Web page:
Starting fall of 2018, students will pay a fee per credit hour for each class they take, and the cost will depend on the course. Fees range from $3 to $25 per credit hour, and students in labs or visual and performing arts classes can expect to pay higher amounts.

Photo by Magnus Fröderberg via Attribution 2.5 Denmark (CC BY 2.5 DK)

Anders Fogh Rasmussen is the former Prime Minister of Denmark and the former Secretary General of NATO. Rasmussen made his first trip to Wyoming this week discussing the topic of America’s will to lead, or perhaps not lead, when it comes to world affairs.

Rasmussen thinks it’s essential to return to being the world’s leader. Bob Beck asked him what he thought about the Trump administration’s approach. 

  

Sara Kirkpatrick

 

In early September the Virgin Islands were struck by two category five hurricanes fourteen days apart. Today, the islands' infrastructure remains badly damaged and nearly 73 percent of residents are still without power. A student from the University of Wyoming was in the Virgin Islands when Irma, the first of the two hurricanes, hit.

No More

UW’s football game against Fresno State on Saturday, November 18, will promote the “No More” campaign, which aims to end domestic violence and sexual assault.

Tennessee Watson

The University of Wyoming Police received a report that a woman was tackled and sexually assaulted by an unknown suspect walking across the East Stadium parking lot Friday evening.

 

According to a statement issued by UW, the victim would like to remain anonymous at this time, but evidence has been collected should the victim choose to make a formal report in the future.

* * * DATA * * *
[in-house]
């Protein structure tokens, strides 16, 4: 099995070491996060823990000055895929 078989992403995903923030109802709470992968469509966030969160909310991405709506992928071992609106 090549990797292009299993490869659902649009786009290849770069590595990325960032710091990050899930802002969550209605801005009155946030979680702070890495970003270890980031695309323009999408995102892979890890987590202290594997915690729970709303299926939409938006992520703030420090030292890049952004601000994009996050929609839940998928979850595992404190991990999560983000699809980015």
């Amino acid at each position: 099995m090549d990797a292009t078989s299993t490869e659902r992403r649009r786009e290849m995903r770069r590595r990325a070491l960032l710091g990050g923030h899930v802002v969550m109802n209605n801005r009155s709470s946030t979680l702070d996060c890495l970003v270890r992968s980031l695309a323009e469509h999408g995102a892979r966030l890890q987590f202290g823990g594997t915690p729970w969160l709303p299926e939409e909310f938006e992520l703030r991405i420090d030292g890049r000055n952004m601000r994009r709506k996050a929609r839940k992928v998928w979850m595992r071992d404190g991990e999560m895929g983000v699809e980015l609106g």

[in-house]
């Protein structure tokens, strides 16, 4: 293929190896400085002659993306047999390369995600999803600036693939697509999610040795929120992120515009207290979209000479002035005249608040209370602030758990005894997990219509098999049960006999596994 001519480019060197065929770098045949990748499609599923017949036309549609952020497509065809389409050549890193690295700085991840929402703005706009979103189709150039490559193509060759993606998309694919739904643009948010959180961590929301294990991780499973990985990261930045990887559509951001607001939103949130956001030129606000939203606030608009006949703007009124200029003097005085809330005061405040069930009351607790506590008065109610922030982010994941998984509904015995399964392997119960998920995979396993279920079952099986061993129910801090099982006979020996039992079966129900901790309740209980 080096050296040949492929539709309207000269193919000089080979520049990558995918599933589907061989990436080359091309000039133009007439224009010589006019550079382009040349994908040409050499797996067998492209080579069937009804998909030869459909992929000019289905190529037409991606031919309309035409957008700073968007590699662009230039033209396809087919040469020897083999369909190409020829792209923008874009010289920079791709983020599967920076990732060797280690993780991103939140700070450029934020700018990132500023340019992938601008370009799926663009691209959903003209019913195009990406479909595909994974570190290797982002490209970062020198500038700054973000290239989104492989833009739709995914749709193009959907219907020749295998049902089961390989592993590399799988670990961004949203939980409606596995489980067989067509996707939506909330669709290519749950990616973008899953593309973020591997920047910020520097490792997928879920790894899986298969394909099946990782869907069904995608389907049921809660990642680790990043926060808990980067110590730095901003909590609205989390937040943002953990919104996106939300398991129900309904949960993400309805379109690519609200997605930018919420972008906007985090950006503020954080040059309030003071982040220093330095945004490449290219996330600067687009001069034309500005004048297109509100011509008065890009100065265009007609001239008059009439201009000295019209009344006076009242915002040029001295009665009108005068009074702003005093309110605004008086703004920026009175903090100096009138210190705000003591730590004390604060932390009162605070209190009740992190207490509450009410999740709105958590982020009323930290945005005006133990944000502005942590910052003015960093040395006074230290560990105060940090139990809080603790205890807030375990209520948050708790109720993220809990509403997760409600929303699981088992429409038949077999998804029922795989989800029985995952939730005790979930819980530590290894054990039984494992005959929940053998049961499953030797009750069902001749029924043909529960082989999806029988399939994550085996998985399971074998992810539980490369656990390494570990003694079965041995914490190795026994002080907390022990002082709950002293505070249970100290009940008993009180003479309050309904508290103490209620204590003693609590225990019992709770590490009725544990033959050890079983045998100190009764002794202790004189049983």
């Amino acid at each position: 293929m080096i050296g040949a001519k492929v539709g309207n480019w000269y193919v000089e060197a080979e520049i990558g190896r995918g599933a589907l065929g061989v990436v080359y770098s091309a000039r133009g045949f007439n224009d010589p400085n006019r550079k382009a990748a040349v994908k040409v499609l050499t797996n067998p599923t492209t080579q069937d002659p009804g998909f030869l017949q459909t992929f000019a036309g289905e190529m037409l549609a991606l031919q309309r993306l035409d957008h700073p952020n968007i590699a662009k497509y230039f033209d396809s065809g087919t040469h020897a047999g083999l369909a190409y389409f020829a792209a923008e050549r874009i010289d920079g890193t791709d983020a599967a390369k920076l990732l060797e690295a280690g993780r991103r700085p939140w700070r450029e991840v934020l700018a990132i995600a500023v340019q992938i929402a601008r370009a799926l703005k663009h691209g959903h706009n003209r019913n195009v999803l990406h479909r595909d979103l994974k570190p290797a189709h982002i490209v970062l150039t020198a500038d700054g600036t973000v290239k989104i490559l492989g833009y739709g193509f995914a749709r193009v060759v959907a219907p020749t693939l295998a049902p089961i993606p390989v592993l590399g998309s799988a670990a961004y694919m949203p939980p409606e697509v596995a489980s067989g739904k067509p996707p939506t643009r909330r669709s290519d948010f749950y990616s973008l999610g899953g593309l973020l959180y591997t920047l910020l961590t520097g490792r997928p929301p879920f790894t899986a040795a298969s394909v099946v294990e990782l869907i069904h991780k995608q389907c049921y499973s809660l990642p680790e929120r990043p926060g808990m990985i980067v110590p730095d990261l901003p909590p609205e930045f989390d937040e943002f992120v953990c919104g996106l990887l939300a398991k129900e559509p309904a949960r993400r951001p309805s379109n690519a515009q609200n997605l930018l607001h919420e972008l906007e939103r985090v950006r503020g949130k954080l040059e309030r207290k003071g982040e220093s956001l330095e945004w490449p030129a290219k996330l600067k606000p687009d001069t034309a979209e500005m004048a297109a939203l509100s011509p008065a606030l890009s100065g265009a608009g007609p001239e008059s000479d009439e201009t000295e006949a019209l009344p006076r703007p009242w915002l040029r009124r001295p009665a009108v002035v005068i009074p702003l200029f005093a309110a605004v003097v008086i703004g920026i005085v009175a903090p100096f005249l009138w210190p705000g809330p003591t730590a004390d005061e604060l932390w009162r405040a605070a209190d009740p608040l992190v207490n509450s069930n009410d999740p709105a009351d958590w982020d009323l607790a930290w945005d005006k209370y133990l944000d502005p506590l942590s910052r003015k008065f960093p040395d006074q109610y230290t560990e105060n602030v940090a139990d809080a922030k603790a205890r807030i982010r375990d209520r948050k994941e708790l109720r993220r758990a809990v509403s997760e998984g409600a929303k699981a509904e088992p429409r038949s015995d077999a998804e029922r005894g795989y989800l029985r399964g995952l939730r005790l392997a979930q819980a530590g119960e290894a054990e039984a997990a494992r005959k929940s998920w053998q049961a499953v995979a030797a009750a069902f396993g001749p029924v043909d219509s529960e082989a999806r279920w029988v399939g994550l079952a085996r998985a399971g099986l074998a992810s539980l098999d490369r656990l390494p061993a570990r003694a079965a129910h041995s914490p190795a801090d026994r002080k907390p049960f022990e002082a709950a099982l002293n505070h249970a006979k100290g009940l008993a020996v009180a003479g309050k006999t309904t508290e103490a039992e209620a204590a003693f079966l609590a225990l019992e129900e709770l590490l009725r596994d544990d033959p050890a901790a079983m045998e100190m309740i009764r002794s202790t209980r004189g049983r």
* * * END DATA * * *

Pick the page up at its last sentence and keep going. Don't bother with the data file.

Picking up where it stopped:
Photo by Cqfx via CC BY 3.0 https://creativecommons.org/licenses/by/3.0/deed.en

For six hours a day for the last five days straight, volunteers have read off the names of the six million Jewish and five million other victims of the Nazi regime, as a part of Holocaust Remembrance Week at the University of Wyoming. But the week also wrapped up with a letter from President Laurie Nichols to the campus, addressing recent issues of free speech and inclusiveness at UW.

 

Tennessee Watson

November 8 is the first annual First-Generation College Celebration. The national event recognizes the anniversary of the Higher Education Act of 1965, and honors the achievements of first-generation students.

Around 30 percent of college and university students are the first in their family to pursue higher education. Research says first-generation students are significantly less likely to complete a bachelor’s degree than their non-first-generation peers.  

Tennessee Watson

Both private and public institutions are bound by federal law to respond to reports of sexual harassment and abuse. In the workplace, it’s Title 7. In educational settings, it’s Title 9. But this fall the U.S. Department of Education announced it plans to overhaul the guideline. In response, UW law students organized a panel of university administrators to discuss potential changes. A Laramie attorney — who has represented a student facing sexual misconduct violations — spoke out at the event.

Caroline Ballard